- Neurosurgical applications including hydrocephalus shunts
- Vascular access devices including hemodialysis catheters and vascular grafts
Cerulean Scientific is using our thin layer perfluorocarbon technology to develop medical devices that resist clotting, obstruction and infection: three reasons implantable medical devices ubiquitously fail.
Ten percent of Americans have an implanted medical device. However, these life-saving devices are plagued by complications and frequently fail. Thrombosis/clotting is the leading cause of failure for blood-contacting medical devices, and obstruction/blockage is the leading cause of failure for neurological shunts and catheters. In addition, more than 50% of the 2 million healthcare-associated infections in the US annually can be attributed to implantable medical devices.
These problems often force a patient to undergo additional surgeries to remove and replace the compromised device and can cause fatal problems like sepsis or lack of blood flow. Surgical revisions and ensuing complications are also incredibly expensive: treatment of hydrocephalus, which causes fluid buildup in the brain in both children and seniors, costs billions per year to treat in the US alone.
Wyss researchers created a super-repellent, Thin Layer Perfluorocarbon (TLP) coating specifically designed to prevent clots and biofilms from forming on medical devices. The coating consists of a chemically inert perfluorocarbon material that is already approved by the Food and Drug Administration (FDA) for many medical applications.
They also developed a simple, two-step process that can attach the coating to materials ranging from plastic to glass and metal. When applied to catheters and perfusion tubing, TLP repels all blood components and bacteria that can lead to infectious biofilms. In studies in pigs, the TLP coating kept an arteriovenous (AV) shunt in direct contact with blood clear of blockages for 8 hours, even in the absence of the commonly administered anti-coagulant heparin.
The TLP coating significantly reduced the risk of bloodstream infections as well. TLP surfaces remain stable under clinically relevant shear stresses – or rates of blood flow seen in catheters, central lines and dialysis machines – and can be stably stored for more than a year in normal temperature and humidity conditions.
TLP was born from a collaboration between Wyss Core Faculty members Joanna Aizenberg and Don Ingber. Aizenberg’s lab had created bioinspired SLIPS surfaces, which emulate the physics of the super-slippery lip of the pitcher plant, to create surfaces that repel nearly any substance. To maximize its utility, her team iterated on the original material to create a version made of FDA-approved substances to speed its journey to the market for medical applications. To help ensure that it could be easily applied to the various materials that make up medical devices, a team from Ingber’s lab jumped in to help create a simple manufacturing process.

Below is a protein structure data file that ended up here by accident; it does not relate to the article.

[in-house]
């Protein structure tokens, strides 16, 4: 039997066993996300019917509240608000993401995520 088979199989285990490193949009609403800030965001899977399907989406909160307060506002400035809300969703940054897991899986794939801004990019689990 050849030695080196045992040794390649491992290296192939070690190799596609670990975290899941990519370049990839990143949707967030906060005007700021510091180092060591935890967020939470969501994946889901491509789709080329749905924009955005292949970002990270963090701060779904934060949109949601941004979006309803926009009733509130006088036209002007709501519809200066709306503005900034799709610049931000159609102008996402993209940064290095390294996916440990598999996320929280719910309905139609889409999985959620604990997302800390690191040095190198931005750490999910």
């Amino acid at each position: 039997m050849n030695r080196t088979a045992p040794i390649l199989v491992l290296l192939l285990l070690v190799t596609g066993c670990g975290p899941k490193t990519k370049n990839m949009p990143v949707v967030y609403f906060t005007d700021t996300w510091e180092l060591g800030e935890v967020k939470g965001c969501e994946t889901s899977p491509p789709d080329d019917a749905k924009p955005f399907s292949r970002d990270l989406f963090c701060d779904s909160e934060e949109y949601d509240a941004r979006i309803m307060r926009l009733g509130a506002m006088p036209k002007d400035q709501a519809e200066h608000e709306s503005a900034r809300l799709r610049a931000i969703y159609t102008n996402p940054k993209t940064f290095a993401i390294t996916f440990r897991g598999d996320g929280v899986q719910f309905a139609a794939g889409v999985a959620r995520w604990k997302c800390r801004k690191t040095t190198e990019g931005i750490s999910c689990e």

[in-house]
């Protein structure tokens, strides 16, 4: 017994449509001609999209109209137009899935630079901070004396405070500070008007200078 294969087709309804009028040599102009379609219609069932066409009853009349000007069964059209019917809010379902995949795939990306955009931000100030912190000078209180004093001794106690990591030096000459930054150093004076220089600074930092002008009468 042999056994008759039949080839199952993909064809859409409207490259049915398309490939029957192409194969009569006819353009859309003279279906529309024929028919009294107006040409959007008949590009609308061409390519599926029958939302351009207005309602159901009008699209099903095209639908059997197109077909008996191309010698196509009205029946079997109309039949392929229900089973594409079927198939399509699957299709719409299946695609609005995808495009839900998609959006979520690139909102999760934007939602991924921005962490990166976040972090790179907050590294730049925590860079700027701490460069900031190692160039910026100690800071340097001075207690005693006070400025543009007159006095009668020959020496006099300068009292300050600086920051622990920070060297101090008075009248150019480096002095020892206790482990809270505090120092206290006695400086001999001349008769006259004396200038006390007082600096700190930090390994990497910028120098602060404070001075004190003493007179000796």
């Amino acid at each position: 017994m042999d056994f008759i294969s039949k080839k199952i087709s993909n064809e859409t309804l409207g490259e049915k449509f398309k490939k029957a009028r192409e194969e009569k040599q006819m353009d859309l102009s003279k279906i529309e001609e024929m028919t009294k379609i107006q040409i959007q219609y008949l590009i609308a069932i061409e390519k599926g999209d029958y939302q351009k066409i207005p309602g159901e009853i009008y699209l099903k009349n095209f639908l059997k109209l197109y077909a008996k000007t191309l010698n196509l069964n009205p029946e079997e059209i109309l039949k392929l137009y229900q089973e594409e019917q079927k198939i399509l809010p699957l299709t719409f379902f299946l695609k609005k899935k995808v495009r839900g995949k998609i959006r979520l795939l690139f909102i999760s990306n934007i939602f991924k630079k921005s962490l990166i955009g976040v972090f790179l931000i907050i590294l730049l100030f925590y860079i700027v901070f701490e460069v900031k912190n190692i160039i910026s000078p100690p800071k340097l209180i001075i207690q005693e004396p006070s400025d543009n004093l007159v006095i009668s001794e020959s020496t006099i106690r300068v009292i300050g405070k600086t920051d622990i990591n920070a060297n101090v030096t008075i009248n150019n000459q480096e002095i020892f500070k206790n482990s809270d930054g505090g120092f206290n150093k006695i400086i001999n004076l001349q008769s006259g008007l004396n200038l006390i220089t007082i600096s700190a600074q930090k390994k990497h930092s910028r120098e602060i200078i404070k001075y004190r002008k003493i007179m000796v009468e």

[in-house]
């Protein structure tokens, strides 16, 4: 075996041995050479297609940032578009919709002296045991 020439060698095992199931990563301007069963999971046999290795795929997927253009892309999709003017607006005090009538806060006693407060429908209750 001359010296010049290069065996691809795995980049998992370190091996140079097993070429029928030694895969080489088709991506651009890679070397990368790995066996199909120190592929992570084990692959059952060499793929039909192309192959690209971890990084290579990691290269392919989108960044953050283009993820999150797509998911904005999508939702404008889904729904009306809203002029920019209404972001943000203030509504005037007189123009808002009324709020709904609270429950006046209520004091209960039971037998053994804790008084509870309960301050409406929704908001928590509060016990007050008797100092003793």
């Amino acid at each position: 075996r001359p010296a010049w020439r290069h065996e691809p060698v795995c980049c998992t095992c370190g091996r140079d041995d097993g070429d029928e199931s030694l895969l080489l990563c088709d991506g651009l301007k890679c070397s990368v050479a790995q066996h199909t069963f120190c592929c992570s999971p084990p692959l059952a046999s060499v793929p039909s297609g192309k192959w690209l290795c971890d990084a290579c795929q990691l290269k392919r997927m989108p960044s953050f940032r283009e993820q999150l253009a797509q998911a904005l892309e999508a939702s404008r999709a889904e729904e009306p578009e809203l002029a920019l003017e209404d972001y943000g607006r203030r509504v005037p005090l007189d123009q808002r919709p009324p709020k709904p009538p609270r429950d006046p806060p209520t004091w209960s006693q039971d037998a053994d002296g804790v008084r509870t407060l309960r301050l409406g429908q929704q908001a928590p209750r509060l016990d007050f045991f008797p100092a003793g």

In June of 2016, Cerulean Scientific licensed exclusive use of TLP in medical devices after reading initial results published in Nature Biotechnology.
Cerulean Scientific is developing and commercializing infection-, obstruction-, and clotting- resistant implantable medical devices. Cerulean has received over $6.4 million in National Institutes of Health grants to advance their medical devices toward clinical trials and have also secured an agreement with a Fortune 200 medical device company. Cerulean is prioritizing the development of devices for applications with high failure rates, dire complications, and burgeoning healthcare costs, and where patient numbers are growing.
The first product applications they are pursuing target the standard of care hydrocephalus shunt and vascular access for End Stage Renal Diseases (ESRD), including hemodialysis catheters and vascular grafts where a vascular catheter is used for hemodialysis treatment. Where device failure is ubiquitous, Cerulean devices will resist clotting, obstruction and infection, requiring fewer surgeries, reducing patient suffering, and lowering treatment costs. CEO Lora Allemeier presented Cerulean Scientific at the RESI Conference at JPM in January 2024.
The company has completed four large animal studies and aims to launch its first product in 2025.
*The banner image is a Scanning Electron Microscope (SEM) image showing how red blood cells coagulate to form a blood clot, which is a common and life-threatening risk associated with the use of implanted medical devices. Credit: Wyss Institute at Harvard University.